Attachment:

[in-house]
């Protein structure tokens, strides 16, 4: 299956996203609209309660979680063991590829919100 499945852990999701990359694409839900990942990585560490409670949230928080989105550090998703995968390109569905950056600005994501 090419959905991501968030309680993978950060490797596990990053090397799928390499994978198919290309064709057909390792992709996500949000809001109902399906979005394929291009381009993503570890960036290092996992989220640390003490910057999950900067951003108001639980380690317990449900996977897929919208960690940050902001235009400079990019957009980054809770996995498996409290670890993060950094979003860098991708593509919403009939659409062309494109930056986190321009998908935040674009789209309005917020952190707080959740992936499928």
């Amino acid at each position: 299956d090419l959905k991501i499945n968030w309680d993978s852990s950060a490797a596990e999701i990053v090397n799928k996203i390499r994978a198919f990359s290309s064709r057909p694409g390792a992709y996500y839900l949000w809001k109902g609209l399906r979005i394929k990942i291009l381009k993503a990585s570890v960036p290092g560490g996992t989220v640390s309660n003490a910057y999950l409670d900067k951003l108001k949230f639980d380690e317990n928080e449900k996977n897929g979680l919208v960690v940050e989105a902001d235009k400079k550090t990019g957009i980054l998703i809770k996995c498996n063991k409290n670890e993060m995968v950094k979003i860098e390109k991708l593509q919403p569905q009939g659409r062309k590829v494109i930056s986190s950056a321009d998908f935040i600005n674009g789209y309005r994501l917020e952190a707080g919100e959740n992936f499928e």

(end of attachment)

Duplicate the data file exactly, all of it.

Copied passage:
[in-house]
């Protein structure tokens, strides 16, 4: 299956996203609209309660979680063991590829919100 499945852990999701990359694409839900990942990585560490409670949230928080989105550090998703995968390109569905950056600005994501 090419959905991501968030309680993978950060490797596990990053090397799928390499994978198919290309064709057909390792992709996500949000809001109902399906979005394929291009381009993503570890960036290092996992989220640390003490910057999950900067951003108001639980380690317990449900996977897929919208960690940050902001235009400079990019957009980054809770996995498996409290670890993060950094979003860098991708593509919403009939659409062309494109930056986190321009998908935040674009789209309005917020952190707080959740992936499928």
């Amino acid at each position: 299956d090419l959905k991501i499945n968030w309680d993978s852990s950060a490797a596990e999701i990053v090397n799928k996203i390499r994978a198919f990359s290309s064709r057909p694409g390792a992709y996500y839900l949000w809001k109902g609209l399906r979005i394929k990942i291009l381009k993503a990585s570890v960036p290092g560490g996992t989220v640390s309660n003490a910057y999950l409670d900067k951003l108001k949230f639980d380690e317990n928080e449900k996977n897929g979680l919208v960690v940050e989105a902001d235009k400079k550090t990019g957009i980054l998703i809770k996995c498996n063991k409290n670890e993060m995968v950094k979003i860098e390109k991708l593509q919403p569905q009939g659409r062309k590829v494109i930056s986190s950056a321009d998908f935040i600005n674009g789209y309005r994501l917020e952190a707080g919100e959740n992936f499928e």